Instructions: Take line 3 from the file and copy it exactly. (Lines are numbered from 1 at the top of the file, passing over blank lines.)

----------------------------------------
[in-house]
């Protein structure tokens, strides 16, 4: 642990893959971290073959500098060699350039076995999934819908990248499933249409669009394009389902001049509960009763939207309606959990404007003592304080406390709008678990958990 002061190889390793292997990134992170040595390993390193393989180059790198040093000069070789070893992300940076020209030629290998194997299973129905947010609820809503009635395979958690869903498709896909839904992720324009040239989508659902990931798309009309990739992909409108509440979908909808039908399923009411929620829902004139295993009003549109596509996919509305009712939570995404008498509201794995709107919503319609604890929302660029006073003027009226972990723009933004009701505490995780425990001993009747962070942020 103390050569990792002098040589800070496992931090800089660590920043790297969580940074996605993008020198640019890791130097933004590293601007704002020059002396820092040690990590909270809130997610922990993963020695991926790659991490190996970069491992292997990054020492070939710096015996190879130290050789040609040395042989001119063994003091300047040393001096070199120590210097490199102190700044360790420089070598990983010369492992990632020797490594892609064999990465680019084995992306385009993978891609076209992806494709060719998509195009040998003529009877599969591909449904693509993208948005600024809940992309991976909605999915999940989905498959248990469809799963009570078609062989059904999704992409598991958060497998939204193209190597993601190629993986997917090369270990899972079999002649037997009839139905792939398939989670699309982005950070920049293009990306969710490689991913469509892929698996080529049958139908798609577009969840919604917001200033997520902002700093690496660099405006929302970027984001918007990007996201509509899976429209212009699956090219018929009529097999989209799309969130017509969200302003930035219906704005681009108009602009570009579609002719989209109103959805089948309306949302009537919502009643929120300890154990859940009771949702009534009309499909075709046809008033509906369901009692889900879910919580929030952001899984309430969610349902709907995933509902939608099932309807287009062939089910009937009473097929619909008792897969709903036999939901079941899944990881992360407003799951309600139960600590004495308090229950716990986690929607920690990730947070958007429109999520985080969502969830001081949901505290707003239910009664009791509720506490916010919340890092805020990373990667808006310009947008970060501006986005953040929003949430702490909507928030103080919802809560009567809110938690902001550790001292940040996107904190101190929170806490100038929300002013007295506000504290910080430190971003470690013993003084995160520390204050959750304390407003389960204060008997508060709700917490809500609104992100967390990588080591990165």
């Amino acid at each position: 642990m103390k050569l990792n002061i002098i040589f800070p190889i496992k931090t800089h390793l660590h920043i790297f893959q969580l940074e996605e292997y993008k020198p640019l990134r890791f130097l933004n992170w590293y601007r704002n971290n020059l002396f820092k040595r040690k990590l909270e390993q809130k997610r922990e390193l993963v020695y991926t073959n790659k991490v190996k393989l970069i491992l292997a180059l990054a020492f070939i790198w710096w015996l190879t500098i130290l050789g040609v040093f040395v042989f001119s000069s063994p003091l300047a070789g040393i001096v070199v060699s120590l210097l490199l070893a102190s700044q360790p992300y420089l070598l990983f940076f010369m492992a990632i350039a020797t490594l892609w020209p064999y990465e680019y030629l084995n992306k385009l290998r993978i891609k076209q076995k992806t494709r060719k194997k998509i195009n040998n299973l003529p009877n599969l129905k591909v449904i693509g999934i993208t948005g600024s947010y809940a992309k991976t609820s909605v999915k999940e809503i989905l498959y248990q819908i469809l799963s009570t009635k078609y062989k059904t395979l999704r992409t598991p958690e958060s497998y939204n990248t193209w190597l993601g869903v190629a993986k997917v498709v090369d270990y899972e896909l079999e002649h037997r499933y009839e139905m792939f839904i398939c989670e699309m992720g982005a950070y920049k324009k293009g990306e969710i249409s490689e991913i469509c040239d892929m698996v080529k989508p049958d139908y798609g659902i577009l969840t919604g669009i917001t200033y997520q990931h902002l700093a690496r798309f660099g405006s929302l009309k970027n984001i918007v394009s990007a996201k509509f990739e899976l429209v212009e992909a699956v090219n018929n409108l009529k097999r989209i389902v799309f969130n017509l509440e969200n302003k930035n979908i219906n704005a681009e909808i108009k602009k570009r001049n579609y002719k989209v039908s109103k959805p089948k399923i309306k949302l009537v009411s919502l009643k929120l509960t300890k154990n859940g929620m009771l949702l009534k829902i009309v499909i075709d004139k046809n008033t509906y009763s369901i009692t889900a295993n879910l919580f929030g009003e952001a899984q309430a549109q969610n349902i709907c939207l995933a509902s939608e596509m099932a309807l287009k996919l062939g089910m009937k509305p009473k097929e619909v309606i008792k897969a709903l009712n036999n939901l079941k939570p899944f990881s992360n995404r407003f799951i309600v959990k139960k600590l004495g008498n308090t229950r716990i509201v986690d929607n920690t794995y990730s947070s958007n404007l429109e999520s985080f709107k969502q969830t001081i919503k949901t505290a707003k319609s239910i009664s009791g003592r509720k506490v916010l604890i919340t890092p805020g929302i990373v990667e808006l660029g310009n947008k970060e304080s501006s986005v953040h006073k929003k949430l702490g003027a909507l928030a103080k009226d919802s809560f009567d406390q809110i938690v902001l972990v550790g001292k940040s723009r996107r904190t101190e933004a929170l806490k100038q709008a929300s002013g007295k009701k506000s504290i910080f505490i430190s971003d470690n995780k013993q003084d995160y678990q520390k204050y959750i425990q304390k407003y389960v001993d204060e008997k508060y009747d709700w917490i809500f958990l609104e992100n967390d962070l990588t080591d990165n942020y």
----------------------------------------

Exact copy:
């Amino acid at each position: 642990m103390k050569l990792n002061i002098i040589f800070p190889i496992k931090t800089h390793l660590h920043i790297f893959q969580l940074e996605e292997y993008k020198p640019l990134r890791f130097l933004n992170w590293y601007r704002n971290n020059l002396f820092k040595r040690k990590l909270e390993q809130k997610r922990e390193l993963v020695y991926t073959n790659k991490v190996k393989l970069i491992l292997a180059l990054a020492f070939i790198w710096w015996l190879t500098i130290l050789g040609v040093f040395v042989f001119s000069s063994p003091l300047a070789g040393i001096v070199v060699s120590l210097l490199l070893a102190s700044q360790p992300y420089l070598l990983f940076f010369m492992a990632i350039a020797t490594l892609w020209p064999y990465e680019y030629l084995n992306k385009l290998r993978i891609k076209q076995k992806t494709r060719k194997k998509i195009n040998n299973l003529p009877n599969l129905k591909v449904i693509g999934i993208t948005g600024s947010y809940a992309k991976t609820s909605v999915k999940e809503i989905l498959y248990q819908i469809l799963s009570t009635k078609y062989k059904t395979l999704r992409t598991p958690e958060s497998y939204n990248t193209w190597l993601g869903v190629a993986k997917v498709v090369d270990y899972e896909l079999e002649h037997r499933y009839e139905m792939f839904i398939c989670e699309m992720g982005a950070y920049k324009k293009g990306e969710i249409s490689e991913i469509c040239d892929m698996v080529k989508p049958d139908y798609g659902i577009l969840t919604g669009i917001t200033y997520q990931h902002l700093a690496r798309f660099g405006s929302l009309k970027n984001i918007v394009s990007a996201k509509f990739e899976l429209v212009e992909a699956v090219n018929n409108l009529k097999r989209i389902v799309f969130n017509l509440e969200n302003k930035n979908i219906n704005a681009e909808i108009k602009k570009r001049n579609y002719k989209v039908s109103k959805p089948k399923i309306k949302l009537v009411s919502l009643k929120l509960t300890k154990n859940g929620m009771l949702l009534k829902i009309v499909i075709d004139k046809n008033t509906y009763s369901i009692t889900a295993n879910l919580f929030g009003e952001a899984q309430a549109q969610n349902i709907c939207l995933a509902s939608e596509m099932a309807l287009k996919l062939g089910m009937k509305p009473k097929e619909v309606i008792k897969a709903l009712n036999n939901l079941k939570p899944f990881s992360n995404r407003f799951i309600v959990k139960k600590l004495g008498n308090t229950r716990i509201v986690d929607n920690t794995y990730s947070s958007n404007l429109e999520s985080f709107k969502q969830t001081i919503k949901t505290a707003k319609s239910i009664s009791g003592r509720k506490v916010l604890i919340t890092p805020g929302i990373v990667e808006l660029g310009n947008k970060e304080s501006s986005v953040h006073k929003k949430l702490g003027a909507l928030a103080k009226d919802s809560f009567d406390q809110i938690v902001l972990v550790g001292k940040s723009r996107r904190t101190e933004a929170l806490k100038q709008a929300s002013g007295k009701k506000s504290i910080f505490i430190s971003d470690n995780k013993q003084d995160y678990q520390k204050y959750i425990q304390k407003y389960v001993d204060e008997k508060y009747d709700w917490i809500f958990l609104e992100n967390d962070l990588t080591d990165n942020y």